There will never be a 100% historically accurate Confucius movie. It would be in a dialect of ancient Chinese that literally nobody could understand. The manners and customs would be more alien than the wildest science fiction, and the character motivations truly inscrutable. And no matter how careful the scholarship, it would be open to attack from all sides, because the original source material is already riddled with holes, assumptions and later interpolations.
Our prime source for Confucius, The Analects, is a grab bag of anecdotes and quotations, assembled long after the famous philosopher’s death. A diligent scholar can rearrange the stories in a rough chronological order, revealing a narrative basis for Confucius’s life: his early career as a civil servant, his early successes, his fall from grace in his native state of Lu and his years of wandering. Take things to extremes, applying true academic rigour to the materials, and the historical Confucius evaporates altogether.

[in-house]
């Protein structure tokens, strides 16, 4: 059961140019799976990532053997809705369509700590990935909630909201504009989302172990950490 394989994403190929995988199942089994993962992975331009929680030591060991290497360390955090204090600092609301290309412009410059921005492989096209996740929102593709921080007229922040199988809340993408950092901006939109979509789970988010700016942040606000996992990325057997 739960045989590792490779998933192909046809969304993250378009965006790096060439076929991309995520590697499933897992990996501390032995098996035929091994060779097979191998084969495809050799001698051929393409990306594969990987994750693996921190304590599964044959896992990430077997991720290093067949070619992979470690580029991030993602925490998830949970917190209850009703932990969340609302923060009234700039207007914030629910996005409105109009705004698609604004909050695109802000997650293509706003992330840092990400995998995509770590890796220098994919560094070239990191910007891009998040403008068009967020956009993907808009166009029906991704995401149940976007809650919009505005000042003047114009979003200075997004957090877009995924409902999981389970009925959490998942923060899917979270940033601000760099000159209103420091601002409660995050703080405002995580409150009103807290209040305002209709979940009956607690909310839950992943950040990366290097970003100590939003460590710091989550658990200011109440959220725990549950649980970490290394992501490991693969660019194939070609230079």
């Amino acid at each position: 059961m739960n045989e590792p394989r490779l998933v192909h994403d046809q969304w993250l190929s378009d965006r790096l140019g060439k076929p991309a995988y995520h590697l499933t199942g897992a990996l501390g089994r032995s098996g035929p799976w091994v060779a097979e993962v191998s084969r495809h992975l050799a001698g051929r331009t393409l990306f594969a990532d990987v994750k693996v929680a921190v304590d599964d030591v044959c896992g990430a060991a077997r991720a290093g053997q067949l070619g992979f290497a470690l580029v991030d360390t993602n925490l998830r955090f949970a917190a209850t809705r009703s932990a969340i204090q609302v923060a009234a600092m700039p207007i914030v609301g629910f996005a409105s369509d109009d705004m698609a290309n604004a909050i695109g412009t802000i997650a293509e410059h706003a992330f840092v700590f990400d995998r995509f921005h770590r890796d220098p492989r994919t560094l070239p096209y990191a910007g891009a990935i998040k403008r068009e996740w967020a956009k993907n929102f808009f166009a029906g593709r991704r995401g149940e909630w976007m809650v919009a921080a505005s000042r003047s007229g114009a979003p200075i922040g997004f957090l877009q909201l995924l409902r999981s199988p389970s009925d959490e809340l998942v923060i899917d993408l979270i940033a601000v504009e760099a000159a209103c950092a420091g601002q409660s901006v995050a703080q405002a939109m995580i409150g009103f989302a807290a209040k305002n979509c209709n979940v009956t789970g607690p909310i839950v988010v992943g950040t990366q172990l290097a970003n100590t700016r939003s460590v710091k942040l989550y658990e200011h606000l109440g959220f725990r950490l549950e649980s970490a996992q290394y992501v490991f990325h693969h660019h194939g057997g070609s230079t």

Hence, literally any biography of Confucius must involve dramatic licence. As with the First Emperor of China, we are forced to work from the thinnest of material, little more than snatches of overheard dialogue: a cluster of old sayings, and a few incidental details about the history of the period. Hu Mei’s film Confucius, starring Chow Yun-fat, is a brave effort that meticulously walks a difficult tightrope between historical accuracy and entertainment. Continue reading